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This page is up to date for Godot 4.0. If you still find outdated information, please open an issue.

Introduction to 3D

Creating a 3D game can be challenging. That extra Z coordinate makes many of the common techniques that helped to make 2D games simpler no longer work. To aid in this transition, it is worth mentioning that Godot uses similar APIs for 2D and 3D. Most nodes are the same and are present in both 2D and 3D versions. In fact, it is worth checking the 3D platformer tutorial, or the 3D kinematic character tutorials, which are almost identical to their 2D counterparts.

In 3D, math is a little more complex than in 2D, so also checking the Vector math entry in the wiki (which was especially created for game developers, not mathematicians or engineers) will help pave the way for you to develop 3D games efficiently.

Node3D node

Node2D is the base node for 2D. Control is the base node for everything GUI. Following this reasoning, the 3D engine uses the Node3D node for everything 3D.


Be aware that "Spatial" Nodes are now called "Node3D" starting with Godot 4. Any Godot 3.x references to "Spatial" Nodes refer to "Node3D" in Godot 4.


Node3Ds have a local transform, which is relative to the parent node (as long as the parent node is also of or inherits from the type Node3D). This transform can be accessed as a 4×3 Transform3D, or as 3 Vector3 members representing location, Euler rotation (X, Y and Z angles) and scale.


3D content

Unlike 2D, where loading image content and drawing is straightforward, 3D is a little more difficult. The content needs to be created with special 3D tools (also called Digital Content Creation tools, or DCCs) and exported to an exchange file format to be imported in Godot. This is required since 3D formats are not as standardized as images.

Manually authored models (using 3D modeling software)

There are two pipelines to import 3D models in Godot. The first and most common one is by Importing 3D scenes, which allows you to import entire scenes (exactly as they look in the 3D modeling software), including animation, skeletal rigs, blend shapes, etc.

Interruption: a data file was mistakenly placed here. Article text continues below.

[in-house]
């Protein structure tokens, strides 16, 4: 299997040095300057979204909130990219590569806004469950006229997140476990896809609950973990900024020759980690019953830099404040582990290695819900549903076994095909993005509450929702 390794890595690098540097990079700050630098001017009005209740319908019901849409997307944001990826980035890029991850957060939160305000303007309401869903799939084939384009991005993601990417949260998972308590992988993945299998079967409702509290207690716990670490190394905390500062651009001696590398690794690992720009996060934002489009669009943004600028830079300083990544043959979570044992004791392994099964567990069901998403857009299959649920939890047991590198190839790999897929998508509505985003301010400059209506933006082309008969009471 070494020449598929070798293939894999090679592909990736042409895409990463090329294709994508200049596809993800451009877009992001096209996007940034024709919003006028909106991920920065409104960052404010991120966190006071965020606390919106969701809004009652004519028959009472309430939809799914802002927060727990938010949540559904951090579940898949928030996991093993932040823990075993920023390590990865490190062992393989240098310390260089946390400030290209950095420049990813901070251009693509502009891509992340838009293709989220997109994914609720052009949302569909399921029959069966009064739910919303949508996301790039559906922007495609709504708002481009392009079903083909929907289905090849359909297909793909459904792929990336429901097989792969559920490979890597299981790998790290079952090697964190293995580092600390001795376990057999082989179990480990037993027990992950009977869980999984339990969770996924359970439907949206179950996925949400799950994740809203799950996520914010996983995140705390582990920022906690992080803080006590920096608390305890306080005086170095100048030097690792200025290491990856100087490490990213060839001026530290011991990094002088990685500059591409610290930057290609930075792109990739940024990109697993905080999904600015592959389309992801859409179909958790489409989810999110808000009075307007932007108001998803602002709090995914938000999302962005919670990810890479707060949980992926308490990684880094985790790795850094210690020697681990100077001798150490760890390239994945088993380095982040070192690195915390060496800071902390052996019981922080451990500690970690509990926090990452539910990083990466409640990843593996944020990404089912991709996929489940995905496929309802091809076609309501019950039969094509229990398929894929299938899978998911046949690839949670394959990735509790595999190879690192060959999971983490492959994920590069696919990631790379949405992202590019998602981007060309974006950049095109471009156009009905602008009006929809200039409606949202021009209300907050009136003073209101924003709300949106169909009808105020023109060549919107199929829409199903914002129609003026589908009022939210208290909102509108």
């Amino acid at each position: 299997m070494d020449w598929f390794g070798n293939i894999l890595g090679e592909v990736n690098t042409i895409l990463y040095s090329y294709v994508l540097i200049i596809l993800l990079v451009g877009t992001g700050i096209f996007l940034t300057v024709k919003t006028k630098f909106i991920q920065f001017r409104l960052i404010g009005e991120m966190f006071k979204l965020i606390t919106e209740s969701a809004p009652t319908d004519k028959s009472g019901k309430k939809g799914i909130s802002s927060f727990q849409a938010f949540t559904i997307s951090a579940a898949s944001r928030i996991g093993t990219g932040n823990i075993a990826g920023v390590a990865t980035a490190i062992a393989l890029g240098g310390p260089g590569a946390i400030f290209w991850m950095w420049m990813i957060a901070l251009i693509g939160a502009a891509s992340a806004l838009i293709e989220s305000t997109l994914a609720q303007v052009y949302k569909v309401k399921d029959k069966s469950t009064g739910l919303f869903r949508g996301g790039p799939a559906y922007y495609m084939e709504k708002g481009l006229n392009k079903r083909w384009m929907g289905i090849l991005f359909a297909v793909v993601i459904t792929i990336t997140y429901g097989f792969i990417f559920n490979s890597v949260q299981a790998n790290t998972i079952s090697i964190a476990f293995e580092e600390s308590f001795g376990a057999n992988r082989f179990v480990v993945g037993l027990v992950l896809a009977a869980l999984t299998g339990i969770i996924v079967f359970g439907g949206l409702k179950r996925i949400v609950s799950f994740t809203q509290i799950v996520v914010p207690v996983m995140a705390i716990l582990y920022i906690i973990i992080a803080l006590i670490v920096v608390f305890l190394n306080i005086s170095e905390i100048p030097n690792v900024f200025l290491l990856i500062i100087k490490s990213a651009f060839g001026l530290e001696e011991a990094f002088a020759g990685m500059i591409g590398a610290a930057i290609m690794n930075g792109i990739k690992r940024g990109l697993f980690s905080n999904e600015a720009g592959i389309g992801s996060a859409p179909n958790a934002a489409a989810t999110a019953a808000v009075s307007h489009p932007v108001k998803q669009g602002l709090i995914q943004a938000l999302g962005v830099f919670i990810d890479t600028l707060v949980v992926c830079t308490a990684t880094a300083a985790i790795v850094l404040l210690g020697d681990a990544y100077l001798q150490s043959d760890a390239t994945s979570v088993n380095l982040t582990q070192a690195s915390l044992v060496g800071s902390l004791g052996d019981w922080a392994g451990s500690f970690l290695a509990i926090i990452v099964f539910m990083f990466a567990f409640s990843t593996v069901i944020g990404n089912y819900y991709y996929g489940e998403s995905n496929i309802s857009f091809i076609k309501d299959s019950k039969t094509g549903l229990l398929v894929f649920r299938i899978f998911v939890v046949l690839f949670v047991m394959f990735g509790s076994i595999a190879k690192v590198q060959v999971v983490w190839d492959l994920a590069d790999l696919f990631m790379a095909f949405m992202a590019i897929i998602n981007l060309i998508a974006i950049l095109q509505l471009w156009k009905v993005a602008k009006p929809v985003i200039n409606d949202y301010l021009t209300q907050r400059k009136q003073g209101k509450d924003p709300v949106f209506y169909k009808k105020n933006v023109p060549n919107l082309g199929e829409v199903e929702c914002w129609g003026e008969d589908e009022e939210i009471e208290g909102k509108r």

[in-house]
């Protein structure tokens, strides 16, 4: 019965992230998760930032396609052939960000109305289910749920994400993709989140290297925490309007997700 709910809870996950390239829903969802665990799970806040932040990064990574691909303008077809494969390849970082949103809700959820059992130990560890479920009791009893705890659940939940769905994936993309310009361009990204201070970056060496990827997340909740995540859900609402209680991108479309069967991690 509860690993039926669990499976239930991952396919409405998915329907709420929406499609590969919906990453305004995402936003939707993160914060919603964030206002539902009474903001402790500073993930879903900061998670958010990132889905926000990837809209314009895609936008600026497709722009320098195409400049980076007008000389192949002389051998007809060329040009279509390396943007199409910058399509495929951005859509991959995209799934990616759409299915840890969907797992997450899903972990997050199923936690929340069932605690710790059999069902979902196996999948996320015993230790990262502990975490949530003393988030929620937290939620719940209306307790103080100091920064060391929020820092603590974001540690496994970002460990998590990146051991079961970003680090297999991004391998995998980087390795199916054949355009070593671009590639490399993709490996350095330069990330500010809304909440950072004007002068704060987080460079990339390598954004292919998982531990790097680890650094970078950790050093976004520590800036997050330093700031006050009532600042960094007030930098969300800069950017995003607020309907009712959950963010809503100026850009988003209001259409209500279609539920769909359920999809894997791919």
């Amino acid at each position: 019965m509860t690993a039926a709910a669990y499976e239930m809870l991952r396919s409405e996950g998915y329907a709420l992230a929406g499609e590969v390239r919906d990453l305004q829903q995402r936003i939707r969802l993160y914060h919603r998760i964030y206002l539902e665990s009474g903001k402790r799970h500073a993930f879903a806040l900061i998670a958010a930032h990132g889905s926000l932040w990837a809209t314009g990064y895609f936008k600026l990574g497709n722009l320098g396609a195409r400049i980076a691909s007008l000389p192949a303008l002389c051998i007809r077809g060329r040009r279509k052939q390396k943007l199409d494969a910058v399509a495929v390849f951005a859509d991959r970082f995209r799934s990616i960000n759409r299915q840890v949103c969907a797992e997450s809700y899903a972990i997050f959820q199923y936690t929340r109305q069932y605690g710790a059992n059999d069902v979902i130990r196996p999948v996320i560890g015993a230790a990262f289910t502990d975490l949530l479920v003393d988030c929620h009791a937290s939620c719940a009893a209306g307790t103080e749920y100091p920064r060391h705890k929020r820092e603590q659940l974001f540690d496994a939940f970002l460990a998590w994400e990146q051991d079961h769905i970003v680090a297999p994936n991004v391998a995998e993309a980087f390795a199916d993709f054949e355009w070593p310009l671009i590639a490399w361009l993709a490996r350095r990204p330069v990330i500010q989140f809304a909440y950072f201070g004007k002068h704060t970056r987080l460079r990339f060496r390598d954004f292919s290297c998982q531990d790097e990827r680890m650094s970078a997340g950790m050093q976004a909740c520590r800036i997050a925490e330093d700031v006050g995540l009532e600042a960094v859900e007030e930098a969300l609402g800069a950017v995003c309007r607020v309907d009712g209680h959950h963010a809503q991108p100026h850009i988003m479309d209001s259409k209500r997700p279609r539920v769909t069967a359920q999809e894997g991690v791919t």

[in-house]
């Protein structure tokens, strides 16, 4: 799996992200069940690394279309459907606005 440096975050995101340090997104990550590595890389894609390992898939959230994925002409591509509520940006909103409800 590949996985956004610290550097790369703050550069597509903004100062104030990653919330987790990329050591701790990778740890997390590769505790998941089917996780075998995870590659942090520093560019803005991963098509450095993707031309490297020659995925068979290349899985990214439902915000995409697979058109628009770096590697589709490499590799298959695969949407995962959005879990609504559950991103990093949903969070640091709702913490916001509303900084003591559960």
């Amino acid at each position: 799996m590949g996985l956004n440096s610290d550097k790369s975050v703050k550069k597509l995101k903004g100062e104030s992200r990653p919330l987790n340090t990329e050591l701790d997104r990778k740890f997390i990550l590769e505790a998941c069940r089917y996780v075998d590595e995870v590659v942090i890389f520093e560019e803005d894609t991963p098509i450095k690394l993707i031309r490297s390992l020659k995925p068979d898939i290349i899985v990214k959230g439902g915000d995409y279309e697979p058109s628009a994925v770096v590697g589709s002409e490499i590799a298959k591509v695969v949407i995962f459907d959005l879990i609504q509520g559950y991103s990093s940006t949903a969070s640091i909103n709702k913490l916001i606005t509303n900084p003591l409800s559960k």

The second pipeline is by importing simple .OBJ files as mesh resources, which can be then put inside a MeshInstance3D node for display.

Generated geometry

It is possible to create custom geometry by using the ArrayMesh resource directly. Simply create your arrays and use the ArrayMesh.add_surface_from_arrays() function. A helper class is also available, SurfaceTool, which provides a more straightforward API and helpers for indexing, generating normals, tangents, etc.

In any case, this method is meant for generating static geometry (models that will not be updated often), as creating vertex arrays and submitting them to the 3D API has a significant performance cost.

Immediate geometry

If, instead, you need to generate simple geometry that will be updated often, Godot provides a special node, ImmediateMesh, which provides an OpenGL 1.x style immediate-mode API to create points, lines, triangles, etc.

2D in 3D

While Godot packs a powerful 2D engine, many types of games use 2D in a 3D environment. By using a fixed camera (either orthogonal or perspective) that does not rotate, nodes such as Sprite3D and AnimatedSprite3D can be used to create 2D games that take advantage of mixing with 3D backgrounds, more realistic parallax, lighting/shadow effects, etc.

The disadvantage is, of course, that added complexity and reduced performance in comparison to plain 2D, as well as the lack of reference of working in pixels.


Besides editing a scene, it is often common to edit the environment. Go